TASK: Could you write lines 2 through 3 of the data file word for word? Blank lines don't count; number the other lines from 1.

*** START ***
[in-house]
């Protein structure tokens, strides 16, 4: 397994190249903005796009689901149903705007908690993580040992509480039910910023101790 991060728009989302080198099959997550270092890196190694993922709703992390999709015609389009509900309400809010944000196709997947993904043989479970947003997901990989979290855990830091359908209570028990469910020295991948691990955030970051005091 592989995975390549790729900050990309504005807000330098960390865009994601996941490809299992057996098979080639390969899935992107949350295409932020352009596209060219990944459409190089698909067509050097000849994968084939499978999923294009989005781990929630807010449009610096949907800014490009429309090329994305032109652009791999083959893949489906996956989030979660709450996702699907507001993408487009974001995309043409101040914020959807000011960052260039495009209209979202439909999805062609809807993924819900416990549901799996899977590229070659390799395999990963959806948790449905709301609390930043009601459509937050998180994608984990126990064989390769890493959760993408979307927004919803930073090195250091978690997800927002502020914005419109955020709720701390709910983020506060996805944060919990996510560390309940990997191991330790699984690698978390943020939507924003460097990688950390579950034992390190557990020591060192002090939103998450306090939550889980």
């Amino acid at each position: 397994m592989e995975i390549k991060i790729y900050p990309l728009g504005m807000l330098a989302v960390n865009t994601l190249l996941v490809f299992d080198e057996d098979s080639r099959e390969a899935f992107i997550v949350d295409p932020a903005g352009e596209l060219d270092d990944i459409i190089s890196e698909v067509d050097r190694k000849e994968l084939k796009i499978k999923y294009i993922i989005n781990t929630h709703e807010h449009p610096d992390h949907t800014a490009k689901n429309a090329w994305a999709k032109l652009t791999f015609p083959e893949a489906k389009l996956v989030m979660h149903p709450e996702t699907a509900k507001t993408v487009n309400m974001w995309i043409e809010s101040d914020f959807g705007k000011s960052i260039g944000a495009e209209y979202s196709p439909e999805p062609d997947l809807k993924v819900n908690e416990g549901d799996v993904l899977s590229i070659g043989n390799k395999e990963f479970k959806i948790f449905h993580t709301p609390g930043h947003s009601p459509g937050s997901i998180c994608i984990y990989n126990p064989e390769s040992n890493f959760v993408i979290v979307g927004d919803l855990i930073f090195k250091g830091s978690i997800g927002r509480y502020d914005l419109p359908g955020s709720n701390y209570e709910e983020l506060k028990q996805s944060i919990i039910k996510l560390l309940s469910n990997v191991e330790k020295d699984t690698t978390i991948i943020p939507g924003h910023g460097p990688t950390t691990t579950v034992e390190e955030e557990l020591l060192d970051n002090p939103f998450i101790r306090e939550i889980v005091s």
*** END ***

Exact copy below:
């Protein structure tokens, strides 16, 4: 397994190249903005796009689901149903705007908690993580040992509480039910910023101790 991060728009989302080198099959997550270092890196190694993922709703992390999709015609389009509900309400809010944000196709997947993904043989479970947003997901990989979290855990830091359908209570028990469910020295991948691990955030970051005091 592989995975390549790729900050990309504005807000330098960390865009994601996941490809299992057996098979080639390969899935992107949350295409932020352009596209060219990944459409190089698909067509050097000849994968084939499978999923294009989005781990929630807010449009610096949907800014490009429309090329994305032109652009791999083959893949489906996956989030979660709450996702699907507001993408487009974001995309043409101040914020959807000011960052260039495009209209979202439909999805062609809807993924819900416990549901799996899977590229070659390799395999990963959806948790449905709301609390930043009601459509937050998180994608984990126990064989390769890493959760993408979307927004919803930073090195250091978690997800927002502020914005419109955020709720701390709910983020506060996805944060919990996510560390309940990997191991330790699984690698978390943020939507924003460097990688950390579950034992390190557990020591060192002090939103998450306090939550889980």
């Amino acid at each position: 397994m592989e995975i390549k991060i790729y900050p990309l728009g504005m807000l330098a989302v960390n865009t994601l190249l996941v490809f299992d080198e057996d098979s080639r099959e390969a899935f992107i997550v949350d295409p932020a903005g352009e596209l060219d270092d990944i459409i190089s890196e698909v067509d050097r190694k000849e994968l084939k796009i499978k999923y294009i993922i989005n781990t929630h709703e807010h449009p610096d992390h949907t800014a490009k689901n429309a090329w994305a999709k032109l652009t791999f015609p083959e893949a489906k389009l996956v989030m979660h149903p709450e996702t699907a509900k507001t993408v487009n309400m974001w995309i043409e809010s101040d914020f959807g705007k000011s960052i260039g944000a495009e209209y979202s196709p439909e999805p062609d997947l809807k993924v819900n908690e416990g549901d799996v993904l899977s590229i070659g043989n390799k395999e990963f479970k959806i948790f449905h993580t709301p609390g930043h947003s009601p459509g937050s997901i998180c994608i984990y990989n126990p064989e390769s040992n890493f959760v993408i979290v979307g927004d919803l855990i930073f090195k250091g830091s978690i997800g927002r509480y502020d914005l419109p359908g955020s709720n701390y209570e709910e983020l506060k028990q996805s944060i919990i039910k996510l560390l309940s469910n990997v191991e330790k020295d699984t690698t978390i991948i943020p939507g924003h910023g460097p990688t950390t691990t579950v034992e390190e955030e557990l020591l060192d970051n002090p939103f998450i101790r306090e939550i889980v005091s």